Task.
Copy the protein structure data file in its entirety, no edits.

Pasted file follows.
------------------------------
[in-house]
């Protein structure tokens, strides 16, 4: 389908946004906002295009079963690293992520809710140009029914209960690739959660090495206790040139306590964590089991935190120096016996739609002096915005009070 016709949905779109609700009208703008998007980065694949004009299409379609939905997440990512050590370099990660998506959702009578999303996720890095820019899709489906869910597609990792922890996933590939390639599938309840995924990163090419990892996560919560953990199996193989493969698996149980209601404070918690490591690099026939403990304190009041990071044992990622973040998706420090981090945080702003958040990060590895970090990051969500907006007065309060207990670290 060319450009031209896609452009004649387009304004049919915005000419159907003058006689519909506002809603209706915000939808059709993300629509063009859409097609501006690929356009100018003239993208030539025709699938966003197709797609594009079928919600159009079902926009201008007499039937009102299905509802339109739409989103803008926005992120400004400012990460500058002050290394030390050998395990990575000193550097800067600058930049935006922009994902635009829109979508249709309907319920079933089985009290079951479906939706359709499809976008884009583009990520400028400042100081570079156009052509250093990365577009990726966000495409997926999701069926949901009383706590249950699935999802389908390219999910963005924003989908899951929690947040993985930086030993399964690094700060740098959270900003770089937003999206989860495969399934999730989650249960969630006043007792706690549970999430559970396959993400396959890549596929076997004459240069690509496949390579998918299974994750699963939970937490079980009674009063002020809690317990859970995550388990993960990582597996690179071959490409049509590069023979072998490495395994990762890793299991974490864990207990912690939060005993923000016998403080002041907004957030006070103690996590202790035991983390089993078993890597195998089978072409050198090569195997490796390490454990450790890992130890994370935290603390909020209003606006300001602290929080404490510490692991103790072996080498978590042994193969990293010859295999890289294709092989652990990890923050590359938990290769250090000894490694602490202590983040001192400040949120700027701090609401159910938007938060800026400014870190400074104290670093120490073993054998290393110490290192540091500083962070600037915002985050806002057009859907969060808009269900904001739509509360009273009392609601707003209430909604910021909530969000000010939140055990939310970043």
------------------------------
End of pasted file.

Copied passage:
[in-house]
């Protein structure tokens, strides 16, 4: 389908946004906002295009079963690293992520809710140009029914209960690739959660090495206790040139306590964590089991935190120096016996739609002096915005009070 016709949905779109609700009208703008998007980065694949004009299409379609939905997440990512050590370099990660998506959702009578999303996720890095820019899709489906869910597609990792922890996933590939390639599938309840995924990163090419990892996560919560953990199996193989493969698996149980209601404070918690490591690099026939403990304190009041990071044992990622973040998706420090981090945080702003958040990060590895970090990051969500907006007065309060207990670290 060319450009031209896609452009004649387009304004049919915005000419159907003058006689519909506002809603209706915000939808059709993300629509063009859409097609501006690929356009100018003239993208030539025709699938966003197709797609594009079928919600159009079902926009201008007499039937009102299905509802339109739409989103803008926005992120400004400012990460500058002050290394030390050998395990990575000193550097800067600058930049935006922009994902635009829109979508249709309907319920079933089985009290079951479906939706359709499809976008884009583009990520400028400042100081570079156009052509250093990365577009990726966000495409997926999701069926949901009383706590249950699935999802389908390219999910963005924003989908899951929690947040993985930086030993399964690094700060740098959270900003770089937003999206989860495969399934999730989650249960969630006043007792706690549970999430559970396959993400396959890549596929076997004459240069690509496949390579998918299974994750699963939970937490079980009674009063002020809690317990859970995550388990993960990582597996690179071959490409049509590069023979072998490495395994990762890793299991974490864990207990912690939060005993923000016998403080002041907004957030006070103690996590202790035991983390089993078993890597195998089978072409050198090569195997490796390490454990450790890992130890994370935290603390909020209003606006300001602290929080404490510490692991103790072996080498978590042994193969990293010859295999890289294709092989652990990890923050590359938990290769250090000894490694602490202590983040001192400040949120700027701090609401159910938007938060800026400014870190400074104290670093120490073993054998290393110490290192540091500083962070600037915002985050806002057009859907969060808009269900904001739509509360009273009392609601707003209430909604910021909530969000000010939140055990939310970043």